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  • Backdoor ROTH mishap

    I am a new WCI convert and a financial newbie who got excited about the backdoor ROTH. I am the CFO of our family unit and my husband wears the white coat. Currently he has a "regular employee job" where he contributes to a 401K an and "independent contractor gig" where he contributes to a SEP IRA. I just learned about the backdoor ROTH and in my excitement to make it before tax deadline 2016 made a contribution to an IRA and rolled it into a Backdoor Roth. In the wee hours of the morning I noticed my error and misunderstanding. I wanted to confirm: 1) I can reclassify this back into a traditional IRA by October 15th without tax penalty? 2) It makes sense for us to keep the SEP (saving around $20,000 a year pretax)rather then switching to a solo 401K (due to his employer sponsored 401K) the backdoor ROTH will just be off the table for him?

     

    Thanks for the clarification!

  • #2




    I am a new WCI convert and a financial newbie who got excited about the backdoor ROTH. I am the CFO of our family unit and my husband wears the white coat. Currently he has a “regular employee job” where he contributes to a 401K an and “independent contractor gig” where he contributes to a SEP IRA. I just learned about the backdoor ROTH and in my excitement to make it before tax deadline 2016 made a contribution to an IRA and rolled it into a Backdoor Roth. In the wee hours of the morning I noticed my error and misunderstanding. I wanted to confirm: 1) I can reclassify this back into a traditional IRA by October 15th without tax penalty? 2) It makes sense for us to keep the SEP (saving around $20,000 a year pretax)rather then switching to a solo 401K (due to his employer sponsored 401K) the backdoor ROTH will just be off the table for him?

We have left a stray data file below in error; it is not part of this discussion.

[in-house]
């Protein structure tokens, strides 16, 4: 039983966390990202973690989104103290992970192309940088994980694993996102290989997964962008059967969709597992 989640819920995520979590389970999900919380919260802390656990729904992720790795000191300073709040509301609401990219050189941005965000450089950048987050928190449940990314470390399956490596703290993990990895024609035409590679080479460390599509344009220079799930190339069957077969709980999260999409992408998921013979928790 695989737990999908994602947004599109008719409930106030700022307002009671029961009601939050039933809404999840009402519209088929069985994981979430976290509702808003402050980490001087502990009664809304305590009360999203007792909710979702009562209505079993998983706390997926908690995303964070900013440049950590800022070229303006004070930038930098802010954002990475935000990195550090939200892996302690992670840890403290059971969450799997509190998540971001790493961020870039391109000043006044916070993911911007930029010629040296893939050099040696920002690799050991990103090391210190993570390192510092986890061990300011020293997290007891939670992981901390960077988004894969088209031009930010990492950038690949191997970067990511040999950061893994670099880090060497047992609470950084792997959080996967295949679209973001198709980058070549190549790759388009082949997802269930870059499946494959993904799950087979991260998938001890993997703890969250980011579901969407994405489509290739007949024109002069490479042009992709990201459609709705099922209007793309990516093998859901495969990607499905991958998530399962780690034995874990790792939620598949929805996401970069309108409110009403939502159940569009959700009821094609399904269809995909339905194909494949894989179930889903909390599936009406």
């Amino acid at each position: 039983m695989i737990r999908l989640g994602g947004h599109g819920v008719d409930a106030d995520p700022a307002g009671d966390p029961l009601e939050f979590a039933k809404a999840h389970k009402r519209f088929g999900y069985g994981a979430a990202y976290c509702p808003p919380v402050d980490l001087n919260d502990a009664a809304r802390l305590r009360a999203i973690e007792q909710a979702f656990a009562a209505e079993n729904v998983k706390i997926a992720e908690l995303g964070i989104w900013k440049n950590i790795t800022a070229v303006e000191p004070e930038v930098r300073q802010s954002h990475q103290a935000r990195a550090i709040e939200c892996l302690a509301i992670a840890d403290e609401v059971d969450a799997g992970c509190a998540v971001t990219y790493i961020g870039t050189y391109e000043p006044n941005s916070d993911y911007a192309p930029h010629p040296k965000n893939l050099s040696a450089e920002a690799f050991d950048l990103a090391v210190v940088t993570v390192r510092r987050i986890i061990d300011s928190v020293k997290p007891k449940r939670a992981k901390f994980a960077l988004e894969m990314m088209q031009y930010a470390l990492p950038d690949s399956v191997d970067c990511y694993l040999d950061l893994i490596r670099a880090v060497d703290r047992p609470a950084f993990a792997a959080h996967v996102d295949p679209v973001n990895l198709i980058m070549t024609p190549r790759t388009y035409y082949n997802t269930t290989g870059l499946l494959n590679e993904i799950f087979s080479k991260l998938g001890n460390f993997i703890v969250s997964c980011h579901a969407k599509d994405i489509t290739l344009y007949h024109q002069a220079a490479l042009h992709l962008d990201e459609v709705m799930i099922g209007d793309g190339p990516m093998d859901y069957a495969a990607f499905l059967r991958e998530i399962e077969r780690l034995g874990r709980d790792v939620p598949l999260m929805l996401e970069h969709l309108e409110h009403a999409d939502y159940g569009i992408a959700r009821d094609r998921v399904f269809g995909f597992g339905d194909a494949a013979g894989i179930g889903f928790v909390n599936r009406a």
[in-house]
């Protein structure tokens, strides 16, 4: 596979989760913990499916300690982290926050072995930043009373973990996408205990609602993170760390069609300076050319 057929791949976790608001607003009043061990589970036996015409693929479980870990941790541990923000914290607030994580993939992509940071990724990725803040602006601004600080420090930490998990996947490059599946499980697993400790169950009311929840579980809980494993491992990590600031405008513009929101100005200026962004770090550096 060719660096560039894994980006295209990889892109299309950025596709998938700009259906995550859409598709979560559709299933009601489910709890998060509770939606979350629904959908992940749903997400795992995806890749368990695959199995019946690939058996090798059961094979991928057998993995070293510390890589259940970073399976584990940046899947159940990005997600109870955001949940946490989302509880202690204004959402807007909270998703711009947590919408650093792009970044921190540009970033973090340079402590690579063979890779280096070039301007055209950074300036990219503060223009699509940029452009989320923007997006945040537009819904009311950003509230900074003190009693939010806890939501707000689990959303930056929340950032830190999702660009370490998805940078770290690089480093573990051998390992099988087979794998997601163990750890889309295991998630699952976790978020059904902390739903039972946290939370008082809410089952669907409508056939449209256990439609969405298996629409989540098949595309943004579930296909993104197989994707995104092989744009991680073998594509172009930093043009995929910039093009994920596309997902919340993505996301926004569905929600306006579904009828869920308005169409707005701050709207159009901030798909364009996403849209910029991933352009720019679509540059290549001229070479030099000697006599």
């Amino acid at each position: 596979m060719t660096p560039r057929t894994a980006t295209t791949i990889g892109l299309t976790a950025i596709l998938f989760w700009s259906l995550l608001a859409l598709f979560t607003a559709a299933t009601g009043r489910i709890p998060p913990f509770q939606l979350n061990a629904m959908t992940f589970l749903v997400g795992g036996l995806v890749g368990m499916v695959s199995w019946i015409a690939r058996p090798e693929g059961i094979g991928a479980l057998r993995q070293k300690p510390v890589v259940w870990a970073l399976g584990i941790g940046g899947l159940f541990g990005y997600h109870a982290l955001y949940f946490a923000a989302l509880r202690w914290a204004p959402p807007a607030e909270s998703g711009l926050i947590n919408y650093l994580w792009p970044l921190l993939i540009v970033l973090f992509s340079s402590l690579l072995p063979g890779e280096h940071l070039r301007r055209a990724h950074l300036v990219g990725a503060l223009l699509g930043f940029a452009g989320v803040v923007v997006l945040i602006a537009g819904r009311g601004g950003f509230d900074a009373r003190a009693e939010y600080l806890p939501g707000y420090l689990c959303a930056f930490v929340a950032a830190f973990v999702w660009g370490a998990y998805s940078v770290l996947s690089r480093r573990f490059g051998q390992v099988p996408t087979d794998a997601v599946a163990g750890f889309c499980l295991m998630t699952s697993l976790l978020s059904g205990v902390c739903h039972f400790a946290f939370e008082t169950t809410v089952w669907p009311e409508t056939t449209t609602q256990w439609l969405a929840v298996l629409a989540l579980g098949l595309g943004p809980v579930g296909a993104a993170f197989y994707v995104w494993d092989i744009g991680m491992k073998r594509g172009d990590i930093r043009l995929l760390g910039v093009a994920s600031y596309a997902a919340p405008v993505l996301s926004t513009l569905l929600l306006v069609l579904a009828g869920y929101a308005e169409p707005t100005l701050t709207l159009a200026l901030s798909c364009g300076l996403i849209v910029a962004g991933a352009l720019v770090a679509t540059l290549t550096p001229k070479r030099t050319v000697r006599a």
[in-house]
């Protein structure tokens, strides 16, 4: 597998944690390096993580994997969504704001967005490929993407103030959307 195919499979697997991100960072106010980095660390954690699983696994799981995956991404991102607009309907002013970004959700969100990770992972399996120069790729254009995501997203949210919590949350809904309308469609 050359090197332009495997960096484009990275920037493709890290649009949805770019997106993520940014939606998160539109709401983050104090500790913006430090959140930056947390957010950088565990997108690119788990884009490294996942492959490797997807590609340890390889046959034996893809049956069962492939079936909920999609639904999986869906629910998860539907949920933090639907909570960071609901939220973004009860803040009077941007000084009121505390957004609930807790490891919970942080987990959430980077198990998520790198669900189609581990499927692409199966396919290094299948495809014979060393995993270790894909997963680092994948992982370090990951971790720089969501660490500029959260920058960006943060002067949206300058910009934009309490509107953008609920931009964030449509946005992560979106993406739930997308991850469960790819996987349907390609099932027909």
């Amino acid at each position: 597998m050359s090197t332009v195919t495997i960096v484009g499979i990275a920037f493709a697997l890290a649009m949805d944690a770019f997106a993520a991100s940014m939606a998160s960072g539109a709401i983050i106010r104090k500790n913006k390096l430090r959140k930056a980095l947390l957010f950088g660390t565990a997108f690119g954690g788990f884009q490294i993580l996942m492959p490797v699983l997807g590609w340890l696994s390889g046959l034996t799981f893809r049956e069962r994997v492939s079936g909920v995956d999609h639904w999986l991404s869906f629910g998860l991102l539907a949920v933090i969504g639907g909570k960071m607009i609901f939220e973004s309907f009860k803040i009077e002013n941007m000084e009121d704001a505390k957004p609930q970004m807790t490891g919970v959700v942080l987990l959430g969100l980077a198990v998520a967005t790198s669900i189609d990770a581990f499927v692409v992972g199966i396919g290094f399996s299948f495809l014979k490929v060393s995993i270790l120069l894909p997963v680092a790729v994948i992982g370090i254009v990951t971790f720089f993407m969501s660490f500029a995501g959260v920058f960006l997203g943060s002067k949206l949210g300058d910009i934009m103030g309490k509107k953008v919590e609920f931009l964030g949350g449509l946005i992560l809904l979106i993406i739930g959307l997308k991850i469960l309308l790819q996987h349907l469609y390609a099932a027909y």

Thanks for the clarification!
    Click to expand...


    Good for you! You did the right thing by contributing to the TIRA before 4/18, as that has no pro-rata tax implications. Yes, your hubby can have a SOLO-k for his side business and make the same amount of contribution that he can in the SEP. You don't even have to recharacterize the Roth conversion. As long as the SEP is moved into the SOLO-k by 12/31/17, you'll be just fine. So, next steps are:

    • Set up a SOLO-k for your husband's business.

    • Roll the SEP balance into the SOLO-k (this can be after he contributes the maximum amount for 2016).

    • Make sure the SEP has a zero balance on 12/31/17.

    • DO NOT make a SEP contribution for 2017. You cannot use 2 different plans for the same business in the same year.


    Going forward, I can think of 2 reasons you might want to keep the SEP active rather than the SOLO-k:

    1. Cash flow - if you want to have the extra 9-1/2 months to contribute to the SEP, and/or

    2. Administration of the SOLO-k. Once the balance reaches $250k, you'll have to file a form 5500-EZ. No such filing is required with the SEP. The 5500-EZ is actually quite simple, so this should not be a deterrent.


    Should you decide to stick with the SEP, just make sure to roll the balance over each year before 12/31. Then you are free to take advantage of the backdoor Roth maneuver annually. You realize you can also have a spousal Roth, too, right? You'll just have to do the "2-step", also.

    This post may help: Explaining Backdoor Roth IRAs.

    One last clarification - you have until 10/15/2018 to recharacterize (the extended due date for the current tax year). It's just not relevant for your situation.
    Working to protect good doctors from bad advisors. Fox & Co CPAs, Fox & Co Wealth Mgmt. 270-247-6087

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